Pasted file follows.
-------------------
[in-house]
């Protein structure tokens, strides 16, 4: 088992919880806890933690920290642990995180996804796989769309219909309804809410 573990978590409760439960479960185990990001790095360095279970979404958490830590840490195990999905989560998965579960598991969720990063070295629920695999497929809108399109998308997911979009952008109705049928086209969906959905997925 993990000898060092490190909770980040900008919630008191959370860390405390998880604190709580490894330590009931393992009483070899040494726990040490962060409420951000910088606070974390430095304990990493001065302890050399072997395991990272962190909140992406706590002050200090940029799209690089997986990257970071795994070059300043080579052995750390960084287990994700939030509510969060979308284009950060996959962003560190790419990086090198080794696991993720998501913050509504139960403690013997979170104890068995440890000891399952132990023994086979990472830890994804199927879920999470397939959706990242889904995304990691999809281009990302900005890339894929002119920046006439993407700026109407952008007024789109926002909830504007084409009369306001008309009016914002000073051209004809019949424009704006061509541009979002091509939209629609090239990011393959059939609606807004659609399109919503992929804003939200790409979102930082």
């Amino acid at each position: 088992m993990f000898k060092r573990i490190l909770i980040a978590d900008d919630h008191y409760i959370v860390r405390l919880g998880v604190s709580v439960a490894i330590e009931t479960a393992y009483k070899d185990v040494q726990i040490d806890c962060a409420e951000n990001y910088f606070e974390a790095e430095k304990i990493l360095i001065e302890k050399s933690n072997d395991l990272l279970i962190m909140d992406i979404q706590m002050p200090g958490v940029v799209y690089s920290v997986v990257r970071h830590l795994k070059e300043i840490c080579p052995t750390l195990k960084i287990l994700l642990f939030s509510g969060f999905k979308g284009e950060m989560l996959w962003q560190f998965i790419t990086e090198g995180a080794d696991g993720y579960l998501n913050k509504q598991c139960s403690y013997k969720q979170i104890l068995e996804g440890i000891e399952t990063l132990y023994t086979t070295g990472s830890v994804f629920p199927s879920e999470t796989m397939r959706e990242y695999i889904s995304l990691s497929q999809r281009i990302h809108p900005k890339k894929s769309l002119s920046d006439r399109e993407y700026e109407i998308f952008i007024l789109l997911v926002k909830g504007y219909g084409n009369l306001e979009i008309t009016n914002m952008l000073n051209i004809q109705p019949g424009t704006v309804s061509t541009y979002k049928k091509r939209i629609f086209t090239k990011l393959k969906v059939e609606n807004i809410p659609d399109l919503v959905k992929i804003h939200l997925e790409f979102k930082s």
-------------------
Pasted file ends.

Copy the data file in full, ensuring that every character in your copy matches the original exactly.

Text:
[in-house]
């Protein structure tokens, strides 16, 4: 088992919880806890933690920290642990995180996804796989769309219909309804809410 573990978590409760439960479960185990990001790095360095279970979404958490830590840490195990999905989560998965579960598991969720990063070295629920695999497929809108399109998308997911979009952008109705049928086209969906959905997925 993990000898060092490190909770980040900008919630008191959370860390405390998880604190709580490894330590009931393992009483070899040494726990040490962060409420951000910088606070974390430095304990990493001065302890050399072997395991990272962190909140992406706590002050200090940029799209690089997986990257970071795994070059300043080579052995750390960084287990994700939030509510969060979308284009950060996959962003560190790419990086090198080794696991993720998501913050509504139960403690013997979170104890068995440890000891399952132990023994086979990472830890994804199927879920999470397939959706990242889904995304990691999809281009990302900005890339894929002119920046006439993407700026109407952008007024789109926002909830504007084409009369306001008309009016914002000073051209004809019949424009704006061509541009979002091509939209629609090239990011393959059939609606807004659609399109919503992929804003939200790409979102930082």
């Amino acid at each position: 088992m993990f000898k060092r573990i490190l909770i980040a978590d900008d919630h008191y409760i959370v860390r405390l919880g998880v604190s709580v439960a490894i330590e009931t479960a393992y009483k070899d185990v040494q726990i040490d806890c962060a409420e951000n990001y910088f606070e974390a790095e430095k304990i990493l360095i001065e302890k050399s933690n072997d395991l990272l279970i962190m909140d992406i979404q706590m002050p200090g958490v940029v799209y690089s920290v997986v990257r970071h830590l795994k070059e300043i840490c080579p052995t750390l195990k960084i287990l994700l642990f939030s509510g969060f999905k979308g284009e950060m989560l996959w962003q560190f998965i790419t990086e090198g995180a080794d696991g993720y579960l998501n913050k509504q598991c139960s403690y013997k969720q979170i104890l068995e996804g440890i000891e399952t990063l132990y023994t086979t070295g990472s830890v994804f629920p199927s879920e999470t796989m397939r959706e990242y695999i889904s995304l990691s497929q999809r281009i990302h809108p900005k890339k894929s769309l002119s920046d006439r399109e993407y700026e109407i998308f952008i007024l789109l997911v926002k909830g504007y219909g084409n009369l306001e979009i008309t009016n914002m952008l000073n051209i004809q109705p019949g424009t704006v309804s061509t541009y979002k049928k091509r939209i629609f086209t090239k990011l393959k969906v059939e609606n807004i809410p659609d399109l919503v959905k992929i804003h939200l997925e790409f979102k930082s």